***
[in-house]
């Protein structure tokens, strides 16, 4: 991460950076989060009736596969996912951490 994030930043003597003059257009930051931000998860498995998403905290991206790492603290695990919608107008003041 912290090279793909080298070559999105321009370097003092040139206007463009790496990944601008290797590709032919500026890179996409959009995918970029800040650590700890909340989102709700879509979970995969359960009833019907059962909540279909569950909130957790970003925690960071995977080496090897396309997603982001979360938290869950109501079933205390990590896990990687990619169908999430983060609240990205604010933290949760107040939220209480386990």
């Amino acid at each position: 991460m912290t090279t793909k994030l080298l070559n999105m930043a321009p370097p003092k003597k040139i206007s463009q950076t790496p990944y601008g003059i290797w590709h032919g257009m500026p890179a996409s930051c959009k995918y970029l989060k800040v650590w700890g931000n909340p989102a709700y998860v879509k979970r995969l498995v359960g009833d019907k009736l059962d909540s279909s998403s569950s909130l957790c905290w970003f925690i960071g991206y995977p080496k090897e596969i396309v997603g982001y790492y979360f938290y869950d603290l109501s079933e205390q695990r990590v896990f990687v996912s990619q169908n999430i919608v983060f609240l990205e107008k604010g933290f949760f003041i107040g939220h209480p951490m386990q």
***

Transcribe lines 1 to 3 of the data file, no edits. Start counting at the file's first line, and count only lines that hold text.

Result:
[in-house]
């Protein structure tokens, strides 16, 4: 991460950076989060009736596969996912951490 994030930043003597003059257009930051931000998860498995998403905290991206790492603290695990919608107008003041 912290090279793909080298070559999105321009370097003092040139206007463009790496990944601008290797590709032919500026890179996409959009995918970029800040650590700890909340989102709700879509979970995969359960009833019907059962909540279909569950909130957790970003925690960071995977080496090897396309997603982001979360938290869950109501079933205390990590896990990687990619169908999430983060609240990205604010933290949760107040939220209480386990």
């Amino acid at each position: 991460m912290t090279t793909k994030l080298l070559n999105m930043a321009p370097p003092k003597k040139i206007s463009q950076t790496p990944y601008g003059i290797w590709h032919g257009m500026p890179a996409s930051c959009k995918y970029l989060k800040v650590w700890g931000n909340p989102a709700y998860v879509k979970r995969l498995v359960g009833d019907k009736l059962d909540s279909s998403s569950s909130l957790c905290w970003f925690i960071g991206y995977p080496k090897e596969i396309v997603g982001y790492y979360f938290y869950d603290l109501s079933e205390q695990r990590v896990f990687v996912s990619q169908n999430i919608v983060f609240l990205e107008k604010g933290f949760f003041i107040g939220h209480p951490m386990q």